Virtual Scientific Seminar: 4–5 p.m.
Join via Zoom: https://washington.zoom.us/j/96128367085. Meeting ID: 961 2836 7085 One tap mobile: +12532158782,,96128367085# US (Tacoma). A recording will be made available after the meeting.
Speaker: Edward J. Boyko MD, MPH – Professor Internal Medicine and Epidemiology, UW; Physician, VA Puget Sound
Obesity is a well-recognized risk factor for multiple adverse health conditions such as, for example, type 2 diabetes, hypertension, and certain cancers. Since these obesity-related conditions are associated with higher mortality, one would expect that obesity itself would also appear to shorten lifespan. However, longer survival with overweight and obesity has been shown repeatedly in general populations as well as persons suffering with certain diseases. Weight reduction is often recommended for persons at risk for or suffering from conditions related to overweight and obesity. For example, lifestyle intervention featuring weight loss is the first line recommended treatment for new onset type 2 diabetes without severe hyperglycemia. In an observation study, though, persons with type 2 diabetes of recent onset who lost weight over one year had a higher mortality compared to those who remained weight stable. Dr. Boyko will discuss these paradoxical findings and present his opinions on their origin as well as an approach to the problems of overweight and obesity.
Virtual Scientific Seminar: 4–5 p.m.
Join via Zoom: https://bit.ly/2ZFGS0U. Meeting ID: 969 7073 7378. Password: 848321. One tap mobile: +12532158782,,96970737378# US (Tacoma). A recording will be made available after the meeting.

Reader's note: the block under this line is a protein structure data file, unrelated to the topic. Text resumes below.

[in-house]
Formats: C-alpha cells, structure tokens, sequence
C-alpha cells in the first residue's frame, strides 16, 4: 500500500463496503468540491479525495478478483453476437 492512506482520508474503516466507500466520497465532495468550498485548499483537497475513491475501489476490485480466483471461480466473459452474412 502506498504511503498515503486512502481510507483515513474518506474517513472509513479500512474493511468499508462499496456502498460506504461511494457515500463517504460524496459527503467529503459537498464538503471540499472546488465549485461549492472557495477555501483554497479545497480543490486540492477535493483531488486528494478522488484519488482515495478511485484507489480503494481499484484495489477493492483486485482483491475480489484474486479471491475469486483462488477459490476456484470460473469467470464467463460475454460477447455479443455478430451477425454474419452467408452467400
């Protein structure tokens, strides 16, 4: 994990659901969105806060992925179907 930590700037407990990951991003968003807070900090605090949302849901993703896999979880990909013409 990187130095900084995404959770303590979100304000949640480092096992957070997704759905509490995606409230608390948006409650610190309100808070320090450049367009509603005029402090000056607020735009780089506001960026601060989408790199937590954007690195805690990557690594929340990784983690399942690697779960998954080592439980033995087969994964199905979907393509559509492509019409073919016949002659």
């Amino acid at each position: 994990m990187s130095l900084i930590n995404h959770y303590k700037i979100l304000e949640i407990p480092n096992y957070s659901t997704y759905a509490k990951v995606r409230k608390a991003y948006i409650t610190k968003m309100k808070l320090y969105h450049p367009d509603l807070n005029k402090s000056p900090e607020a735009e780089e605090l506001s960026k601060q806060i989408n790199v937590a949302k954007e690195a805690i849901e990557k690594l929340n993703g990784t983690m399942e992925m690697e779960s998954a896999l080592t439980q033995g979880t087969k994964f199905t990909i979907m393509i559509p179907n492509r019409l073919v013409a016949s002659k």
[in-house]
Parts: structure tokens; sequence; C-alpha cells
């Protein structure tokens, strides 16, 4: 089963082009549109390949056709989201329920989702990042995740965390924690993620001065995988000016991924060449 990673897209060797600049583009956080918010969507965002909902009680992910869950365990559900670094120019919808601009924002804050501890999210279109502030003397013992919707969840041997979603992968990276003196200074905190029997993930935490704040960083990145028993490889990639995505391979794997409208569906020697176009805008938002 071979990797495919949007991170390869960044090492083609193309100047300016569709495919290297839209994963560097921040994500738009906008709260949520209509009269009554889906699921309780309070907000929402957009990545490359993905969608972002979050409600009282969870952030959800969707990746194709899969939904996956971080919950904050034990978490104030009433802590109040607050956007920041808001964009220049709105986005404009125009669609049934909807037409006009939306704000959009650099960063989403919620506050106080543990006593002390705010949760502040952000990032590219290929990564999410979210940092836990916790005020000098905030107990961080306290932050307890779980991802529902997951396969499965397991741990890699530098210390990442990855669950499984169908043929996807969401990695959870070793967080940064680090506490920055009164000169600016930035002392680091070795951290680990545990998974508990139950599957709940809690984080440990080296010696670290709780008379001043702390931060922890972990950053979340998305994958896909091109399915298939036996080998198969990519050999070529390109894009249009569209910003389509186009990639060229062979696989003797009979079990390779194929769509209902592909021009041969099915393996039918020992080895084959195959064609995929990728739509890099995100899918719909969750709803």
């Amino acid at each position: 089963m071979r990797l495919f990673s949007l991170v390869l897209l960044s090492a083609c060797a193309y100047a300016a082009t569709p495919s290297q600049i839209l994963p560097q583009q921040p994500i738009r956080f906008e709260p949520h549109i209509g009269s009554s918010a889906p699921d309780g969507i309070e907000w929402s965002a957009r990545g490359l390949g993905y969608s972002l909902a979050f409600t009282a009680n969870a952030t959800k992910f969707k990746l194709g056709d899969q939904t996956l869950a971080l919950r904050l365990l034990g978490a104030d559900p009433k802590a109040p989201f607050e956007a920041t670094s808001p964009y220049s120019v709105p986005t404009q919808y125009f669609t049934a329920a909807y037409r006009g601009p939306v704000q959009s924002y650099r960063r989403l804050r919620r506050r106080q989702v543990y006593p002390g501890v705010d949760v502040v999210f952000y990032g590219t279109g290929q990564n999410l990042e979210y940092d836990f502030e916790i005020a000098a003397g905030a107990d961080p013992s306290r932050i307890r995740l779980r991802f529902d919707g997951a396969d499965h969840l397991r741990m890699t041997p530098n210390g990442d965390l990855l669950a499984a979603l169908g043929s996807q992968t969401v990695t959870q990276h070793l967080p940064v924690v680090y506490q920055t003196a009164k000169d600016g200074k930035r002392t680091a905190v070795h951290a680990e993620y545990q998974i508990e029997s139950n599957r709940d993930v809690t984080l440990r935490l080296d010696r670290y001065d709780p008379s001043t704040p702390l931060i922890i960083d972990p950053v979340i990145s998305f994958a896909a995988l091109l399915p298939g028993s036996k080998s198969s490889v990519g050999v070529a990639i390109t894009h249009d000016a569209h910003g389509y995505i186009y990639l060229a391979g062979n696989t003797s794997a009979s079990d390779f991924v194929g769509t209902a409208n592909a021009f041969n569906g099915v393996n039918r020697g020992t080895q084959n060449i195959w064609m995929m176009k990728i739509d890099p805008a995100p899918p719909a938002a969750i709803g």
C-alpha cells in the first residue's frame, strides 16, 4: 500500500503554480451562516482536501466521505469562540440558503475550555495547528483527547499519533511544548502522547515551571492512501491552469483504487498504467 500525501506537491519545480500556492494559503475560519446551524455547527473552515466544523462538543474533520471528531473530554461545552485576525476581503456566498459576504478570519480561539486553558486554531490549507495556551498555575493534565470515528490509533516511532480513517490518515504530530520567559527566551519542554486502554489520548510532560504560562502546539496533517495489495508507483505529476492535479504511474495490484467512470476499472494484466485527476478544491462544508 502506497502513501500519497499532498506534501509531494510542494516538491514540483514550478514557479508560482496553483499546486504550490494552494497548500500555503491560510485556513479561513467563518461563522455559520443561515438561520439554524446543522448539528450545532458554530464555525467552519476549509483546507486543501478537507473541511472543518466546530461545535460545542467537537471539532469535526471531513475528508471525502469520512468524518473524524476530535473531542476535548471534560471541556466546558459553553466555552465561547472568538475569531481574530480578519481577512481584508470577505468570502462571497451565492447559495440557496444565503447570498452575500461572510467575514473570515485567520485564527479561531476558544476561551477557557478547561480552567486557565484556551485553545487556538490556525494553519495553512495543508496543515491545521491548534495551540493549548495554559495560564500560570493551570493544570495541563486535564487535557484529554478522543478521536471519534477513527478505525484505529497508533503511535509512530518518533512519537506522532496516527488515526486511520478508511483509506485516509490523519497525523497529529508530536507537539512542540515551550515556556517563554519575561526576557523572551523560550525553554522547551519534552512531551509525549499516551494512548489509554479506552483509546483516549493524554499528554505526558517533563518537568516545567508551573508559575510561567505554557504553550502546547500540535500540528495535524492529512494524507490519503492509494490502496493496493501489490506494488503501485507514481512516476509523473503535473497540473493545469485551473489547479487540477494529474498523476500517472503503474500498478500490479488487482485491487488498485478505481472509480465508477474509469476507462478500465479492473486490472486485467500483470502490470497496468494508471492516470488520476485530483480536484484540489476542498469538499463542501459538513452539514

Speaker: Robert Penfold, PhD–Senior Investigator, KPWHRI
Webinar: 10–11 a.m.
Speakers: Michael L. Jackson, PhD, MPH, associate investigator, Kaiser Permanente Washington Health Research Institute; Vice Admiral (ret.) Raquel Bono, MD, director, Washington State COVID-19 Health System Response Management; and Jeff Kaas, co-owner, Kaas Tailored
We have canceled all seminars scheduled in March because of the coronavirus (COVID-19) outbreak.
We are following guidance from Seattle-King County Public Health, the Washington Department of Public Health, and Kaiser Permanente leadership, who are recommending cancellation of all meetings larger than 10 people. The aim is to help protect the health of our colleagues and patients by lowering our risk of spreading the virus.
We hope to reschedule Dr. Sarah Knerr’s seminar on “Implementing cancer genomic medicine to promote public health” at a later date.
Where: Kaiser Permanente Washington Health Research Institute, 4–5 p.m., Room 1509A
Speaker: Matthew D. Weaver, PhD—Instructor in Medicine
Division of Sleep Medicine, Harvard Medical School
Division of Sleep and Circadian Disorders, Brigham and Women's Hospital
Resident-physician work hours have been a subject of controversy for more than two decades. Recent high profile trials have tested the effectiveness of flexible or extended work hours on hospital-level outcomes such as 30-day mortality. I will report on findings from a nationwide, prospective cohort study that examined the association between the 2011 ACGME duty hour restrictions, which limited first-year resident-physicians to work no more than 16 consecutive hours, on patient and resident safety. In combination with work hour reform, there is a need to identify additional avenues to protect the health and well-being of medical providers. Occupational burnout is a highly prevalent issue. I will present findings from a recent workplace wellness initiative that tested the effectiveness of a sleep health education and sleep disorder screening program to reduce burnout among faculty at Brigham and Women’s Hospital.
Coffee and tea will be provided.